The study, which was published in the journal Epidemiology & Infection, followed 541 health care workers—some of whom had already recovered from COVID-19 infection—to see how those who had previously been infected with COVID-19 responded to vaccination compared to those who hadn’t.
Individuals infected with COVID-19 should be given a second dose of the vaccine soon after getting the first, according to research published recently by the Azrieli Faculty of Medicine at Bar-Ilan University and Ziv Medical Center.
The study, which was published in the journal Epidemiology & Infection, followed 541 Ziv Medical Center health care workers—some of whom had already recovered from COVID-19 infection—to see how those who had previously been infected with COVID-19 responded to vaccination compared to those who hadn’t.
In this collaborative study, health care workers at Ziv Medical Center, one of northern Israel’s leading hospitals, supplied blood samples on a regular basis to test their antibody levels after immunisation. Following a sample examination of people who were infected before and after vaccination, as well as those who were never infected, a number of differences emerged.
Individuals who had been previously infected and had only one dose of the vaccine had much greater IgG antibody levels than fully vaccinated workers who had never been sick. Infection after the first dosage (but before the second) did not raise IgG levels, and those infected after the first dose but not after the second had antibody levels comparable to those who got one dose but were never infected.
Individuals in the post-vaccination cohort had IgG antibody levels at 21 and 50 days that were equivalent to those who had never been infected and received the same number of doses, but significantly lower than those who had been infected prior to vaccination.
“Our study suggests that two doses of vaccine are needed in those who were infected shortly after the first dose,” says epidemiologist Prof. Michael Edelstein, of Bar-Ilan University’s Azrieli Faculty of Medicine.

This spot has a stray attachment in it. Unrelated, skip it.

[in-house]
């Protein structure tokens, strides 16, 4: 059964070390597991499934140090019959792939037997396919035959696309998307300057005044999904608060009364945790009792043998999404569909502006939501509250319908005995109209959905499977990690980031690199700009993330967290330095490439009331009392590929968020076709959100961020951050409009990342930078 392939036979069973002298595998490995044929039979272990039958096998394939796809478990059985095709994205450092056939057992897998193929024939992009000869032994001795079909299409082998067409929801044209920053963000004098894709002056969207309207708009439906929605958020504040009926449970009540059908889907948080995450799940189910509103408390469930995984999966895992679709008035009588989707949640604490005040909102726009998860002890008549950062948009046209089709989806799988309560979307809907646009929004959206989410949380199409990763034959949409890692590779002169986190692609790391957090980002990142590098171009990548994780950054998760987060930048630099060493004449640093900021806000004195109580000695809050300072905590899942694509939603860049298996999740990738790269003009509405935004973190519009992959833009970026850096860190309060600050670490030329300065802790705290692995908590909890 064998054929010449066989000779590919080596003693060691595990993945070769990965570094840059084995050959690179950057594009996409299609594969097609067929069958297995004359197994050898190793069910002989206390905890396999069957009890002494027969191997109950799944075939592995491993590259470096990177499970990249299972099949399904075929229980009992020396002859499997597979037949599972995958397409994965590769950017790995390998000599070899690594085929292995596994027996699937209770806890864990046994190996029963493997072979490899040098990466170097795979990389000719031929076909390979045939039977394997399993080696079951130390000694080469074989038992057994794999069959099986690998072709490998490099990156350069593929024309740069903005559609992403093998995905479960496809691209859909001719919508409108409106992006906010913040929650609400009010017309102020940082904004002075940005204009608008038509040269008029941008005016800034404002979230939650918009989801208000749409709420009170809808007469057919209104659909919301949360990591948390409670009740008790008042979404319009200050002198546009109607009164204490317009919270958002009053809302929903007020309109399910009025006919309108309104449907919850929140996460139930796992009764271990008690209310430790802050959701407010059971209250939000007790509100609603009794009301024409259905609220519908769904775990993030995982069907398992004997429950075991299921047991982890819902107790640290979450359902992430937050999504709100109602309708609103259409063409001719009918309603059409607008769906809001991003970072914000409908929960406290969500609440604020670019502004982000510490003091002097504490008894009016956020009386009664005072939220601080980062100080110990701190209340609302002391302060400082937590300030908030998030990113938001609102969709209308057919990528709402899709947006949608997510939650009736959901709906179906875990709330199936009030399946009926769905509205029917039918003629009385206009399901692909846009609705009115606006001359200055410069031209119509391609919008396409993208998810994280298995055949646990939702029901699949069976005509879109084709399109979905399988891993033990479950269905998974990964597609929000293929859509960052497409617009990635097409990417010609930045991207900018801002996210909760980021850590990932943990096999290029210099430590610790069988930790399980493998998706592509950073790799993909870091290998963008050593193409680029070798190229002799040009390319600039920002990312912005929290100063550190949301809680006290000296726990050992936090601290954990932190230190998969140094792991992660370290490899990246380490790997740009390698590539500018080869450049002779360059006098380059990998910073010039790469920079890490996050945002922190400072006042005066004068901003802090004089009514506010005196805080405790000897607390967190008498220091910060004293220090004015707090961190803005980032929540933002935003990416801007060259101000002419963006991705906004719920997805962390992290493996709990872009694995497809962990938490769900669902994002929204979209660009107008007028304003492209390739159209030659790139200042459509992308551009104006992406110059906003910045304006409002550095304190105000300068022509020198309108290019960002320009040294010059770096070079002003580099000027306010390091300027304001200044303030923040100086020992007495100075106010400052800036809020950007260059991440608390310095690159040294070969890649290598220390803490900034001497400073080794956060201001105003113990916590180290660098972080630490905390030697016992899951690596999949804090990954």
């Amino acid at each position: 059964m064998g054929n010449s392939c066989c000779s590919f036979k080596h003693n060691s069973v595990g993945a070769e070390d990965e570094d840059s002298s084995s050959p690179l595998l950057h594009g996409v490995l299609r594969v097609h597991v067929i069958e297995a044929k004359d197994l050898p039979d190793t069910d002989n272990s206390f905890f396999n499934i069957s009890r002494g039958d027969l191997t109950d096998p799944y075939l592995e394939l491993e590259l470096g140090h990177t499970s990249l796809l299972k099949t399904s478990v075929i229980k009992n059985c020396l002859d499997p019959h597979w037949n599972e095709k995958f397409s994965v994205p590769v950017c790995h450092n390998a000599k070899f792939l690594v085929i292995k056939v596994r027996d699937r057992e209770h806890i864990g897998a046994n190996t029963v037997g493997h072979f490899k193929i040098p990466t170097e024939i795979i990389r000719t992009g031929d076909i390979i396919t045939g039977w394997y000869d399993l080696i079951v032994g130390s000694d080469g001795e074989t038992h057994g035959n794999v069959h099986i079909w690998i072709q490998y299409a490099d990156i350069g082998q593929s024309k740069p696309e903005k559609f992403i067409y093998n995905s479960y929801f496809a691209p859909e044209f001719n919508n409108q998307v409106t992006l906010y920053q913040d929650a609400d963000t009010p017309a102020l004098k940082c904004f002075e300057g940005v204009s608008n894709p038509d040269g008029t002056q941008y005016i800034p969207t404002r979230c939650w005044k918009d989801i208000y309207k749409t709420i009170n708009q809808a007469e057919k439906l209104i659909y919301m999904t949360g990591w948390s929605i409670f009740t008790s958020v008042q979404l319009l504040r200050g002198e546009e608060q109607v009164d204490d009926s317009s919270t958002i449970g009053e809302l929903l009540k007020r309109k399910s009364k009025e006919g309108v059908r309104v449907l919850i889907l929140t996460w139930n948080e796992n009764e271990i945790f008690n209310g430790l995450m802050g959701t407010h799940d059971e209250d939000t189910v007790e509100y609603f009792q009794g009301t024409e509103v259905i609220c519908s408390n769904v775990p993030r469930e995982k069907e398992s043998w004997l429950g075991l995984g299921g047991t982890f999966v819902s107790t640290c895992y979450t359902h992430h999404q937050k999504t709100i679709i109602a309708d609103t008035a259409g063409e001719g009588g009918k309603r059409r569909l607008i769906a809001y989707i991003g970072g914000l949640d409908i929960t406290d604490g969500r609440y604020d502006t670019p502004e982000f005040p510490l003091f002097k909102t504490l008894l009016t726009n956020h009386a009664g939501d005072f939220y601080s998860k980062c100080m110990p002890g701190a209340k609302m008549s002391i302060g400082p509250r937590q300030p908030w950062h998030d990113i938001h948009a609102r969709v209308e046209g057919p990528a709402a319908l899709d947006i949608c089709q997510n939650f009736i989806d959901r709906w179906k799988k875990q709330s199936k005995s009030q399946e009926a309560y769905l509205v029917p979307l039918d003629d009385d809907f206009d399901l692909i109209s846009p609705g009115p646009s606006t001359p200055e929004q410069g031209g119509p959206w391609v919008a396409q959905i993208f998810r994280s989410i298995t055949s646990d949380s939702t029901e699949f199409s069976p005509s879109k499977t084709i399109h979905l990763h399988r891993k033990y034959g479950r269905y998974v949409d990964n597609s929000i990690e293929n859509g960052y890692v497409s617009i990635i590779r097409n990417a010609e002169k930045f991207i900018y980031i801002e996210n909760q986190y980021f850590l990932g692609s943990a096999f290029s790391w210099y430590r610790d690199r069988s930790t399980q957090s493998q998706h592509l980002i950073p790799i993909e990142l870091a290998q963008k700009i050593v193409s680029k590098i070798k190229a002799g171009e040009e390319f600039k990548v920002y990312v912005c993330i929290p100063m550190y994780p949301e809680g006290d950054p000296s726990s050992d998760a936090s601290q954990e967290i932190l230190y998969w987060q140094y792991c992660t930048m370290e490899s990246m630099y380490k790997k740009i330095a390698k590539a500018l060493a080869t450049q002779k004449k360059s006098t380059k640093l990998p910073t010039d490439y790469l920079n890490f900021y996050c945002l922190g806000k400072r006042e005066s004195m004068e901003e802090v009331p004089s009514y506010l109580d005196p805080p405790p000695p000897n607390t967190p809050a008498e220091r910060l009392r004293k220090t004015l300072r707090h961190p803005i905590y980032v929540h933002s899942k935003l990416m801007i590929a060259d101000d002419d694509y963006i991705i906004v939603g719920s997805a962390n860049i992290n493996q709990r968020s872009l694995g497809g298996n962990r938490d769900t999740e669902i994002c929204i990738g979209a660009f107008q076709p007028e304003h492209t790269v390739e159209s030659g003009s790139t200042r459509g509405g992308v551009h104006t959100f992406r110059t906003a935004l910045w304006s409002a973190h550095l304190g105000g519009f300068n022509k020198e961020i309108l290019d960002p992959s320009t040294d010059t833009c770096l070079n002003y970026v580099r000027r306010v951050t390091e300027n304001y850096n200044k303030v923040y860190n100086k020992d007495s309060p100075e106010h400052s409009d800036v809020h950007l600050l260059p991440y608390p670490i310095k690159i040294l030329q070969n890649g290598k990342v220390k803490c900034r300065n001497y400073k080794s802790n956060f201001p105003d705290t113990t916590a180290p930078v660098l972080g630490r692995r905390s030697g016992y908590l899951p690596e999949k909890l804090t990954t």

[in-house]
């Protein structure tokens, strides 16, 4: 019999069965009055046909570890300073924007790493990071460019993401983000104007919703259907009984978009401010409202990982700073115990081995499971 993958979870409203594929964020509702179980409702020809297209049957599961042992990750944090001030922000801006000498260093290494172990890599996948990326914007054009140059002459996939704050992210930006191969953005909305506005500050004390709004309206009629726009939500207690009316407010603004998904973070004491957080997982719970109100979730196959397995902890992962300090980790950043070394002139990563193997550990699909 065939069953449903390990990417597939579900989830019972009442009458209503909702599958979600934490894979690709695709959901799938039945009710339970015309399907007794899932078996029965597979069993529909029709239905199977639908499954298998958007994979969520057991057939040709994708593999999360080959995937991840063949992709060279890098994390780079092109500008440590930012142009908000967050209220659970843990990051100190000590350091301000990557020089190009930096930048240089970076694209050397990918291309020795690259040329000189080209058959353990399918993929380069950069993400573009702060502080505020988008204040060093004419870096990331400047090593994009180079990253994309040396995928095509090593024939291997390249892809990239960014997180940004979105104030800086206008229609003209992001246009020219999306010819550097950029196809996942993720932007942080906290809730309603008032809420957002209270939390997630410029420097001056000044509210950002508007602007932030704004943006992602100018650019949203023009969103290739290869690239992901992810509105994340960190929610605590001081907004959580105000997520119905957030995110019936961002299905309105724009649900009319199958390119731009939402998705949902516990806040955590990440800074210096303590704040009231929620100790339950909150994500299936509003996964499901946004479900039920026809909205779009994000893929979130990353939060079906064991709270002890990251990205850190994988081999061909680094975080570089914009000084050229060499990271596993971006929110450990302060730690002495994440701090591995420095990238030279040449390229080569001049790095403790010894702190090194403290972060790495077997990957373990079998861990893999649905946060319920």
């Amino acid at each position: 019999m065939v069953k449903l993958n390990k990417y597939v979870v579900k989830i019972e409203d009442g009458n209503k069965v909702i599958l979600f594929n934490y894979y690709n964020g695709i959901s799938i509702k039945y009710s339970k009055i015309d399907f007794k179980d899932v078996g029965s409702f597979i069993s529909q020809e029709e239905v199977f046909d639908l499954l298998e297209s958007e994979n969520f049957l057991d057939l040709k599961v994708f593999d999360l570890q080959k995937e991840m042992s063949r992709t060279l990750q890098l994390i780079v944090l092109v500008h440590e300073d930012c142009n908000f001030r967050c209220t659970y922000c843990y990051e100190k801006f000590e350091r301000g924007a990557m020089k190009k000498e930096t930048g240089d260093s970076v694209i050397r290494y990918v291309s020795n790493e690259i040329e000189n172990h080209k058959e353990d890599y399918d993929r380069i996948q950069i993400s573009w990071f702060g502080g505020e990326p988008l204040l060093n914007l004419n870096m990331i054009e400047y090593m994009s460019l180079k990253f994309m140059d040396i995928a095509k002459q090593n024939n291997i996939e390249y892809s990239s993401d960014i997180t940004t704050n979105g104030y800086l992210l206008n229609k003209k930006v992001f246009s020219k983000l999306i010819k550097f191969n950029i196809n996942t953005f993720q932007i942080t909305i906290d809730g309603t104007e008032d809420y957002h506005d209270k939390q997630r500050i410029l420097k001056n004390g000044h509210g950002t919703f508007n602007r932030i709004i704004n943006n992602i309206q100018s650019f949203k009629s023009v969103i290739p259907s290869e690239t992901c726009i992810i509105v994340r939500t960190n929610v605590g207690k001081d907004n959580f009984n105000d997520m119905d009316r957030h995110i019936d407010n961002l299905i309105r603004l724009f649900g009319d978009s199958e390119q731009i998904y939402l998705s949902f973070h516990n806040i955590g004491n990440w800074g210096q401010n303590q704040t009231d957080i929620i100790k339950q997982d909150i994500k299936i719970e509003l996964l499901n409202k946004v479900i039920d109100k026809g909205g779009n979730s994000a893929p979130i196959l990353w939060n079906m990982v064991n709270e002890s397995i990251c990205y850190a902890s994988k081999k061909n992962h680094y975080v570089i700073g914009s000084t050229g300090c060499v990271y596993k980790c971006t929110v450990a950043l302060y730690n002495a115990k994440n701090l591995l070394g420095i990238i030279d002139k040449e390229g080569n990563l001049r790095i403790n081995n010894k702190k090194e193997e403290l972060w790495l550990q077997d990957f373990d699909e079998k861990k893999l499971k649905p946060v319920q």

“Although it was conducted on a small cohort, our data suggest that a second dose provides optimal protection to those patients infected between doses,” he adds.
Dr. Kamal Abu-Jabal of Ziv Medical Center and the Azrieli Faculty of Medicine, as well as a team of colleagues from the hospital and medical school, worked with Edelstein.
Larger studies are needed to validate or disprove the necessity for a second dose of COVID-19 vaccination in these patients, especially in the setting of new variations against which vaccines are less effective, according to the researchers.
The current findings are based on research published in the journal Eurosurveillance in February 2021. The researchers reported evidence that those previously infected with the virus responded very strongly to one dose of the Pfizer vaccine, regardless of when they were infected or whether or not they had detectable antibodies against COVID-19 prior to receiving the vaccine, in that study on the same cohort of health care workers.
Prof. Edelstein and colleagues are continuing to monitor the cohort’s antibody and immune system responses, as well as those who receive the third dose’s reaction.
More information: Kamal Abu Jabal et al, SARS-CoV-2 Immunogenicity in individuals infected before and after COVID-19 vaccination: Israel, January-March 2021, Epidemiology and Infection (2021). DOI: 10.1017/S0950268821001928
Kamal Abu Jabal et al, Impact of age, ethnicity, sex and prior infection status on immunogenicity following a single dose of the BNT162b2 mRNA COVID-19 vaccine: real-world evidence from healthcare workers, Israel, December 2020 to January 2021, Eurosurveillance (2021). DOI: 10.2807/1560-7917.ES.2021.26.6.2100096
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